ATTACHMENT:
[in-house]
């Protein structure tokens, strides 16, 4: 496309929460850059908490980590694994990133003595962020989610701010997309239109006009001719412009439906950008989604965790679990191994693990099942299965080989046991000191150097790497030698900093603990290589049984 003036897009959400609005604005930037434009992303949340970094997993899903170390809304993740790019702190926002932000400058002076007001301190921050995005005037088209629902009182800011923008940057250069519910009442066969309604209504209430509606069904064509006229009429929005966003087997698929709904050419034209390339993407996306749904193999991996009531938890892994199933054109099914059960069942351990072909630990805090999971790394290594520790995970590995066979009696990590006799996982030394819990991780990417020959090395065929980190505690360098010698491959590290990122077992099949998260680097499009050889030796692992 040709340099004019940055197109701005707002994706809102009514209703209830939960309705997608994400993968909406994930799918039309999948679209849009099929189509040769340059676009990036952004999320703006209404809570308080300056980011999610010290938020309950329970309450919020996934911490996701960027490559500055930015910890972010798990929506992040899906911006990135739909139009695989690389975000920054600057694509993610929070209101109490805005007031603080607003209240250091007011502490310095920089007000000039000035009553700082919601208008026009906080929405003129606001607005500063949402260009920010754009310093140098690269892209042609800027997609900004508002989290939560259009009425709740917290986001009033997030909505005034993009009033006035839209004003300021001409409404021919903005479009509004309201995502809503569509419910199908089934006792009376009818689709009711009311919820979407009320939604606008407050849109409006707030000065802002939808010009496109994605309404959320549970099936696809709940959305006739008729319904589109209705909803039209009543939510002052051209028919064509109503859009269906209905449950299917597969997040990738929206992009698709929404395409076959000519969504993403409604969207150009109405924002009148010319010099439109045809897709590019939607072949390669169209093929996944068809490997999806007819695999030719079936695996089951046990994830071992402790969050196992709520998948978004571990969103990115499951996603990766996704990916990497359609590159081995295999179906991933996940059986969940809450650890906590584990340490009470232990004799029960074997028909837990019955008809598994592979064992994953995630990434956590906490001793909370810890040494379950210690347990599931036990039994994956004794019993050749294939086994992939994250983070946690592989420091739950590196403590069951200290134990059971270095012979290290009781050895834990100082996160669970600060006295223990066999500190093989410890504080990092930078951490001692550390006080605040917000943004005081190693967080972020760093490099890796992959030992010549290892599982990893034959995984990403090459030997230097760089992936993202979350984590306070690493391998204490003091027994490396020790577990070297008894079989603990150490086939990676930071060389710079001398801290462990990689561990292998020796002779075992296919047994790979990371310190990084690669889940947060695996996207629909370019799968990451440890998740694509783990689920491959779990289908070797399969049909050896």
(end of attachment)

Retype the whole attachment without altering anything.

[in-house]
């Protein structure tokens, strides 16, 4: 496309929460850059908490980590694994990133003595962020989610701010997309239109006009001719412009439906950008989604965790679990191994693990099942299965080989046991000191150097790497030698900093603990290589049984 003036897009959400609005604005930037434009992303949340970094997993899903170390809304993740790019702190926002932000400058002076007001301190921050995005005037088209629902009182800011923008940057250069519910009442066969309604209504209430509606069904064509006229009429929005966003087997698929709904050419034209390339993407996306749904193999991996009531938890892994199933054109099914059960069942351990072909630990805090999971790394290594520790995970590995066979009696990590006799996982030394819990991780990417020959090395065929980190505690360098010698491959590290990122077992099949998260680097499009050889030796692992 040709340099004019940055197109701005707002994706809102009514209703209830939960309705997608994400993968909406994930799918039309999948679209849009099929189509040769340059676009990036952004999320703006209404809570308080300056980011999610010290938020309950329970309450919020996934911490996701960027490559500055930015910890972010798990929506992040899906911006990135739909139009695989690389975000920054600057694509993610929070209101109490805005007031603080607003209240250091007011502490310095920089007000000039000035009553700082919601208008026009906080929405003129606001607005500063949402260009920010754009310093140098690269892209042609800027997609900004508002989290939560259009009425709740917290986001009033997030909505005034993009009033006035839209004003300021001409409404021919903005479009509004309201995502809503569509419910199908089934006792009376009818689709009711009311919820979407009320939604606008407050849109409006707030000065802002939808010009496109994605309404959320549970099936696809709940959305006739008729319904589109209705909803039209009543939510002052051209028919064509109503859009269906209905449950299917597969997040990738929206992009698709929404395409076959000519969504993403409604969207150009109405924002009148010319010099439109045809897709590019939607072949390669169209093929996944068809490997999806007819695999030719079936695996089951046990994830071992402790969050196992709520998948978004571990969103990115499951996603990766996704990916990497359609590159081995295999179906991933996940059986969940809450650890906590584990340490009470232990004799029960074997028909837990019955008809598994592979064992994953995630990434956590906490001793909370810890040494379950210690347990599931036990039994994956004794019993050749294939086994992939994250983070946690592989420091739950590196403590069951200290134990059971270095012979290290009781050895834990100082996160669970600060006295223990066999500190093989410890504080990092930078951490001692550390006080605040917000943004005081190693967080972020760093490099890796992959030992010549290892599982990893034959995984990403090459030997230097760089992936993202979350984590306070690493391998204490003091027994490396020790577990070297008894079989603990150490086939990676930071060389710079001398801290462990990689561990292998020796002779075992296919047994790979990371310190990084690669889940947060695996996207629909370019799968990451440890998740694509783990689920491959779990289908070797399969049909050896």